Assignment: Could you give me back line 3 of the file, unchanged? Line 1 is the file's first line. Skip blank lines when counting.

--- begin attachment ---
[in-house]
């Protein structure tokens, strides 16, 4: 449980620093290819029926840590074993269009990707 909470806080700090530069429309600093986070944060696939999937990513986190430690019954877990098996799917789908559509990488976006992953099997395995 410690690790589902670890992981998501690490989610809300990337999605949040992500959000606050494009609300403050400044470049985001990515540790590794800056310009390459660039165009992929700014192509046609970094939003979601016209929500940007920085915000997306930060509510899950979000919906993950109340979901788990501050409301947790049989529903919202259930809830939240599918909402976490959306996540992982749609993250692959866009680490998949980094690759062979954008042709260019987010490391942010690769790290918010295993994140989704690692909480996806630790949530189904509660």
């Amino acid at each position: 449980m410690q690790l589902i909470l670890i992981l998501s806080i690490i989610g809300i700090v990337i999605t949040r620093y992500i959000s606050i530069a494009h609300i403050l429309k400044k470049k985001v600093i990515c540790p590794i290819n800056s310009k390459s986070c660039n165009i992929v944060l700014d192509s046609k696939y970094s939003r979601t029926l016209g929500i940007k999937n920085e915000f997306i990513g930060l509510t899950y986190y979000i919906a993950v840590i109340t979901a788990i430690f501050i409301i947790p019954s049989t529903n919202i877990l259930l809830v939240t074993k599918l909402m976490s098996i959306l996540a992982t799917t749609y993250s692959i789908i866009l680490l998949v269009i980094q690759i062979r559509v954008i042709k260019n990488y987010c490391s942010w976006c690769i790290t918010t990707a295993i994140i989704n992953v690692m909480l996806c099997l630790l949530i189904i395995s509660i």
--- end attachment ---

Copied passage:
């Amino acid at each position: 449980m410690q690790l589902i909470l670890i992981l998501s806080i690490i989610g809300i700090v990337i999605t949040r620093y992500i959000s606050i530069a494009h609300i403050l429309k400044k470049k985001v600093i990515c540790p590794i290819n800056s310009k390459s986070c660039n165009i992929v944060l700014d192509s046609k696939y970094s939003r979601t029926l016209g929500i940007k999937n920085e915000f997306i990513g930060l509510t899950y986190y979000i919906a993950v840590i109340t979901a788990i430690f501050i409301i947790p019954s049989t529903n919202i877990l259930l809830v939240t074993k599918l909402m976490s098996i959306l996540a992982t799917t749609y993250s692959i789908i866009l680490l998949v269009i980094q690759i062979r559509v954008i042709k260019n990488y987010c490391s942010w976006c690769i790290t918010t990707a295993i994140i989704n992953v690692m909480l996806c099997l630790l949530i189904i395995s509660i």